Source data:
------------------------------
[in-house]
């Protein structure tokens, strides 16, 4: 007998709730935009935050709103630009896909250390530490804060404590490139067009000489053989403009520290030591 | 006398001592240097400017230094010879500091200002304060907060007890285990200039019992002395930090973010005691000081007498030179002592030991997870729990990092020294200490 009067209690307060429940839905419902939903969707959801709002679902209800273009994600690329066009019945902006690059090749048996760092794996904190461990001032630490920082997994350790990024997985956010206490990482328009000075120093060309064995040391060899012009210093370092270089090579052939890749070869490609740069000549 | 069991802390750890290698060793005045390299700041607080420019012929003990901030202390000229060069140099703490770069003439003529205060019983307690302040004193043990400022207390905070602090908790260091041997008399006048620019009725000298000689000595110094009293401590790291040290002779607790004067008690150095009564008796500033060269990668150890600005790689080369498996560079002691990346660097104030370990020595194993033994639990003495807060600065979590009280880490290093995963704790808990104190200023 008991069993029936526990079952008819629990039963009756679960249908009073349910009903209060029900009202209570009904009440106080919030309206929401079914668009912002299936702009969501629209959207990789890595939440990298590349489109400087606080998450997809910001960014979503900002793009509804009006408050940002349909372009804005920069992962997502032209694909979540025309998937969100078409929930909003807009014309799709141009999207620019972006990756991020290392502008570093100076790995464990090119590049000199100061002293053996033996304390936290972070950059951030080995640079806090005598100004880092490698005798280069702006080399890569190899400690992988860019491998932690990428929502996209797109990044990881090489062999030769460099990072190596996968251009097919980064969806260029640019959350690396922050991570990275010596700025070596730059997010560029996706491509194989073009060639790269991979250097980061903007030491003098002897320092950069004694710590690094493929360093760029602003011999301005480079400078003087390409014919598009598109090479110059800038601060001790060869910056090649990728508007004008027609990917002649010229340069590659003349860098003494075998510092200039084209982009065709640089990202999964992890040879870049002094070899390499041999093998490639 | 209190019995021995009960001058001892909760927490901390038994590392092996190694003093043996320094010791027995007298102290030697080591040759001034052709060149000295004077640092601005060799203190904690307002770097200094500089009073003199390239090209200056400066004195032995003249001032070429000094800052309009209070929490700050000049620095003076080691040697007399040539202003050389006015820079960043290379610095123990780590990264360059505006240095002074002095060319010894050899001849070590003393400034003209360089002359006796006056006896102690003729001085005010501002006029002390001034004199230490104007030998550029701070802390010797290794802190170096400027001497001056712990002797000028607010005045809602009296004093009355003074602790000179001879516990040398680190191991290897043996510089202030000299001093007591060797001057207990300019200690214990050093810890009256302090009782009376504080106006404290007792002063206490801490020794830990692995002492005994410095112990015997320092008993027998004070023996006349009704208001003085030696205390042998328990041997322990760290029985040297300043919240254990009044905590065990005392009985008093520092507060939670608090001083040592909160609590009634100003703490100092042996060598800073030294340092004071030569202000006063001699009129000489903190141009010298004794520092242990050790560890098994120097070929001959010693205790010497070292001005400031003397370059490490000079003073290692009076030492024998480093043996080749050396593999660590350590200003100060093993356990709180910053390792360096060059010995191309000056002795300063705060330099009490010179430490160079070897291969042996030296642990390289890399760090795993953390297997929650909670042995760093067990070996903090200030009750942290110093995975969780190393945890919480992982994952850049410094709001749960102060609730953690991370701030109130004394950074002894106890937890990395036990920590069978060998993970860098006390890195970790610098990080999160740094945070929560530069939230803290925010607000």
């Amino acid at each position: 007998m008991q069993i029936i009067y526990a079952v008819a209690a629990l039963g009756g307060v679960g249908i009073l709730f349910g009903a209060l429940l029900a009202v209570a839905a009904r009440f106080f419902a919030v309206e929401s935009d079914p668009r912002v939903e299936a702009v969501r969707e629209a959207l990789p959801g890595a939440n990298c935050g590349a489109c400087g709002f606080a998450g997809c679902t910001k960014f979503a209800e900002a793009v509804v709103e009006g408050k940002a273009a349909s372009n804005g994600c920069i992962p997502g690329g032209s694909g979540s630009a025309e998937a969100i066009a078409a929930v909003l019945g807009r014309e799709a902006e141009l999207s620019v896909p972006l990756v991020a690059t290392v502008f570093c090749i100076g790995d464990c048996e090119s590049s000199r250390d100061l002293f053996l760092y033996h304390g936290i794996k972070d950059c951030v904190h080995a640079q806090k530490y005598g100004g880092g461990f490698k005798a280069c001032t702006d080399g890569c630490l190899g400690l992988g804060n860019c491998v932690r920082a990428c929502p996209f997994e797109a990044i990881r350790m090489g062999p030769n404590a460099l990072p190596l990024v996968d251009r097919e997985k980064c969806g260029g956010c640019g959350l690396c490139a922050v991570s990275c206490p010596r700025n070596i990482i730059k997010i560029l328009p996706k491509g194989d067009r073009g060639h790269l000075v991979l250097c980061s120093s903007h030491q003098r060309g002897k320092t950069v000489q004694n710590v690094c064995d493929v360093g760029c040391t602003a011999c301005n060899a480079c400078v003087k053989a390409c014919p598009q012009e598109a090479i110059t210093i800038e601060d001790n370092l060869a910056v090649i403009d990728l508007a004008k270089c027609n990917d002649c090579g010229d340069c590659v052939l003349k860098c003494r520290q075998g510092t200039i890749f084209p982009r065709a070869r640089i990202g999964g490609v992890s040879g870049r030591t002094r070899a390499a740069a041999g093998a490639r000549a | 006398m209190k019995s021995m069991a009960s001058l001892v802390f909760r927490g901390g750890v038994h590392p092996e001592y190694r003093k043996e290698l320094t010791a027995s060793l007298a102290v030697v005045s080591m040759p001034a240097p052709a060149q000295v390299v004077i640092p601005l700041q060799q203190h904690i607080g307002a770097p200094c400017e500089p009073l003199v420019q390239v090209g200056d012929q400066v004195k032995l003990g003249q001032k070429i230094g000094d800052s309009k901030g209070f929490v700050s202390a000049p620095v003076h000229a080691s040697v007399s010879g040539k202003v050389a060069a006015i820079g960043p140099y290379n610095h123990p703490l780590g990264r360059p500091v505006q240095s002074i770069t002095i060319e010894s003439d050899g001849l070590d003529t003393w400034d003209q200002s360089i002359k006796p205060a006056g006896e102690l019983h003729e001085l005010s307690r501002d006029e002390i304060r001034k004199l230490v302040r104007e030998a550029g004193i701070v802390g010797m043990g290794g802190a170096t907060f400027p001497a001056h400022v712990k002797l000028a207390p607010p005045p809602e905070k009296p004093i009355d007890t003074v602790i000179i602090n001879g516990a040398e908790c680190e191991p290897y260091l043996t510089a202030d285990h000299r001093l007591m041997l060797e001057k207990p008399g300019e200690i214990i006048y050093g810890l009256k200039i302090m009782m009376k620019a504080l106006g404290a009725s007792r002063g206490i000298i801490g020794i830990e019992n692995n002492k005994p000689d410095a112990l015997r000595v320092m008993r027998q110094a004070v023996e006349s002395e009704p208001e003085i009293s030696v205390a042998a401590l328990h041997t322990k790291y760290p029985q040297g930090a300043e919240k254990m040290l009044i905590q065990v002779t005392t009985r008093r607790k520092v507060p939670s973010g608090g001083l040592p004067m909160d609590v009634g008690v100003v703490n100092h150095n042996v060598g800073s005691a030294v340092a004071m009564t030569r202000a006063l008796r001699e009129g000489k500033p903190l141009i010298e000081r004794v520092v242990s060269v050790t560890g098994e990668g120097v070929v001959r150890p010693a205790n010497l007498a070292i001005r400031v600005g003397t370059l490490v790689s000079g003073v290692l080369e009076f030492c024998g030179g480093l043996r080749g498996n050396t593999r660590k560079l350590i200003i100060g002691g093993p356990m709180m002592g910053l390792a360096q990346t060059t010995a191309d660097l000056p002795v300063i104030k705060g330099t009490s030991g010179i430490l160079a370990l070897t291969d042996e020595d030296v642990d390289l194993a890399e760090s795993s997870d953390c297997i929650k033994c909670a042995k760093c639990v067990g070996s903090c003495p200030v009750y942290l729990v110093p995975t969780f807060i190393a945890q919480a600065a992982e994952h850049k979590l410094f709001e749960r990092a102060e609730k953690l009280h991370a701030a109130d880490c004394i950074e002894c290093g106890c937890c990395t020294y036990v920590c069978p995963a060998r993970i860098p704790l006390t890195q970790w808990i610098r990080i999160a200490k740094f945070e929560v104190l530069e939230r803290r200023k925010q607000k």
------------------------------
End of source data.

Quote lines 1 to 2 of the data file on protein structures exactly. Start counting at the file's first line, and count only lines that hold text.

[in-house]
């Protein structure tokens, strides 16, 4: 007998709730935009935050709103630009896909250390530490804060404590490139067009000489053989403009520290030591 | 006398001592240097400017230094010879500091200002304060907060007890285990200039019992002395930090973010005691000081007498030179002592030991997870729990990092020294200490 009067209690307060429940839905419902939903969707959801709002679902209800273009994600690329066009019945902006690059090749048996760092794996904190461990001032630490920082997994350790990024997985956010206490990482328009000075120093060309064995040391060899012009210093370092270089090579052939890749070869490609740069000549 | 069991802390750890290698060793005045390299700041607080420019012929003990901030202390000229060069140099703490770069003439003529205060019983307690302040004193043990400022207390905070602090908790260091041997008399006048620019009725000298000689000595110094009293401590790291040290002779607790004067008690150095009564008796500033060269990668150890600005790689080369498996560079002691990346660097104030370990020595194993033994639990003495807060600065979590009280880490290093995963704790808990104190200023 008991069993029936526990079952008819629990039963009756679960249908009073349910009903209060029900009202209570009904009440106080919030309206929401079914668009912002299936702009969501629209959207990789890595939440990298590349489109400087606080998450997809910001960014979503900002793009509804009006408050940002349909372009804005920069992962997502032209694909979540025309998937969100078409929930909003807009014309799709141009999207620019972006990756991020290392502008570093100076790995464990090119590049000199100061002293053996033996304390936290972070950059951030080995640079806090005598100004880092490698005798280069702006080399890569190899400690992988860019491998932690990428929502996209797109990044990881090489062999030769460099990072190596996968251009097919980064969806260029640019959350690396922050991570990275010596700025070596730059997010560029996706491509194989073009060639790269991979250097980061903007030491003098002897320092950069004694710590690094493929360093760029602003011999301005480079400078003087390409014919598009598109090479110059800038601060001790060869910056090649990728508007004008027609990917002649010229340069590659003349860098003494075998510092200039084209982009065709640089990202999964992890040879870049002094070899390499041999093998490639 | 209190019995021995009960001058001892909760927490901390038994590392092996190694003093043996320094010791027995007298102290030697080591040759001034052709060149000295004077640092601005060799203190904690307002770097200094500089009073003199390239090209200056400066004195032995003249001032070429000094800052309009209070929490700050000049620095003076080691040697007399040539202003050389006015820079960043290379610095123990780590990264360059505006240095002074002095060319010894050899001849070590003393400034003209360089002359006796006056006896102690003729001085005010501002006029002390001034004199230490104007030998550029701070802390010797290794802190170096400027001497001056712990002797000028607010005045809602009296004093009355003074602790000179001879516990040398680190191991290897043996510089202030000299001093007591060797001057207990300019200690214990050093810890009256302090009782009376504080106006404290007792002063206490801490020794830990692995002492005994410095112990015997320092008993027998004070023996006349009704208001003085030696205390042998328990041997322990760290029985040297300043919240254990009044905590065990005392009985008093520092507060939670608090001083040592909160609590009634100003703490100092042996060598800073030294340092004071030569202000006063001699009129000489903190141009010298004794520092242990050790560890098994120097070929001959010693205790010497070292001005400031003397370059490490000079003073290692009076030492024998480093043996080749050396593999660590350590200003100060093993356990709180910053390792360096060059010995191309000056002795300063705060330099009490010179430490160079070897291969042996030296642990390289890399760090795993953390297997929650909670042995760093067990070996903090200030009750942290110093995975969780190393945890919480992982994952850049410094709001749960102060609730953690991370701030109130004394950074002894106890937890990395036990920590069978060998993970860098006390890195970790610098990080999160740094945070929560530069939230803290925010607000």